At her very first board meeting, Jacqueline Stein announced that her building needed more protection. The wife of a cardiac electrophysiologist, she knew a certain, sudden killer when she saw one. Once she shared her knowledge, the rest of the board did, too. So the co-op’s managing agent signed them up for a three-year, all-inclusive package that included a small, battery-powered device called an automated external defibrillator (AED), certified CPR training, and a whole lot of peace of mind.
Sudden cardiac arrest, which occurs when the electrical signals that power the heart’s pumping mechanism suddenly become irregular or stop, knows no age, gender, or social or economic strata. It kills almost half-a-million people each year in the United States before they can even reach the hospital, according to the American Heart Association. Although risk factors include previous heart disorders, there is no absolute way to tell when – or who – it will strike. It can seem to appear out of nowhere, and chances of survival fall by 10 percent with each passing minute. But an automated external defibrillator has been shown to increase survival rates by 50 percent or more.
Medical, legal, and property experts agree your building should have one. “The bottom line is, most people do cardiac arrest in their home environments,” Dr. Neal Richmond, deputy medical director for the New York City Fire Department, says. “Ideally, the best thing to do is have a defibrillator very nearby to where people [suffer] cardiac arrest.” And in traffic-plagued New York City, Richmond says, despite best efforts, rescuers can take 10 minutes or more to reach a property. Once there, they must often waste life-saving minutes dealing with intercoms, elevators, and a myriad of apartment doors before finding their patient. Having someone on hand to initiate cardiac pulmonary resuscitation and administer defibrillation until rescuers arrive could mean the difference between life and death.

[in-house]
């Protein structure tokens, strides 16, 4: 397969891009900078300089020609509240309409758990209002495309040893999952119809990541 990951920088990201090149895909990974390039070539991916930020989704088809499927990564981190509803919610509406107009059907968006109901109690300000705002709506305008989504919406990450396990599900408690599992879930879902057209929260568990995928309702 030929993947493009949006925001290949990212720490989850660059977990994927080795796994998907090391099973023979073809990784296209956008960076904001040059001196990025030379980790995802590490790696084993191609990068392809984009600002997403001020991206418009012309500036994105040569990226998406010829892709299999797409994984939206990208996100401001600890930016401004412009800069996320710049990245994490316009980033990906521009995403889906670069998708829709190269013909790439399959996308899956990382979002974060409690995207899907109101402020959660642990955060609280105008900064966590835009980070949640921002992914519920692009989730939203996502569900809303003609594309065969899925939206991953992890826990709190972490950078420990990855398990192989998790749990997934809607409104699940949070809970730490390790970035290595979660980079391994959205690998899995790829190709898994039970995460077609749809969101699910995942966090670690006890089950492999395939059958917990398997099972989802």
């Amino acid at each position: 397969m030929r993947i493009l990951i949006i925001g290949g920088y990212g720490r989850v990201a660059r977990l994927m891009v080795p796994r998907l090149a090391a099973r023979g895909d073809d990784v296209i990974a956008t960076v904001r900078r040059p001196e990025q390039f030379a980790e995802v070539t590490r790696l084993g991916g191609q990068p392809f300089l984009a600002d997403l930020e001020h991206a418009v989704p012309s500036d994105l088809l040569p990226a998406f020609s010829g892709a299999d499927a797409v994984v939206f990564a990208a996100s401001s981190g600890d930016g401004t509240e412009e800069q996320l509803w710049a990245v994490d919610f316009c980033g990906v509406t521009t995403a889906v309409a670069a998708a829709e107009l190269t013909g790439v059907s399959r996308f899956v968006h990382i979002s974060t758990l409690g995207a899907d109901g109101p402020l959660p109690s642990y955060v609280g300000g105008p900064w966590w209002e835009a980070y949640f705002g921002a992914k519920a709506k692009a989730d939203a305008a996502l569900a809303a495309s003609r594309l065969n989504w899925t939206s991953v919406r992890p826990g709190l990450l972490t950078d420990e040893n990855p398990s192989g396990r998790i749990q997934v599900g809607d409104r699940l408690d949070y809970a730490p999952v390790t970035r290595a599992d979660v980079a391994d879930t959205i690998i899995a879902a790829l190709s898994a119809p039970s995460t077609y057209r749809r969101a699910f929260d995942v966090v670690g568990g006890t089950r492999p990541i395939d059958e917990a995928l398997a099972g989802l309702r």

Ira M. Meister, president of Matthew Adam Properties, signed up Stein’s co-op, the 235-unit York River House, in June. He says that many boards have been reluctant to enter a public access defibrillation (PAD) program, because of the potential liability in case something goes wrong. But, he points out, boards may not realize that federal and state Good Samaritan legislation can help provide immunity for properly trained rescuers.
Not only that, but AEDs are no longer huge, paddle-laden machines that require a Ph.D. in blip reading. Today’s portable defibrillators average less than one square foot, weigh about five pounds, and actually talk the operator through the process from start to finish. Some even sense and apply needed shocks, so the operator does not need to push a button.
Costs vary, depending on inclusions and contract span, from about $3,000 for a basic AED machine to up to $7,000 or more for a package deal that includes state paperwork submission, required medical prescriptions, and training and refresher courses.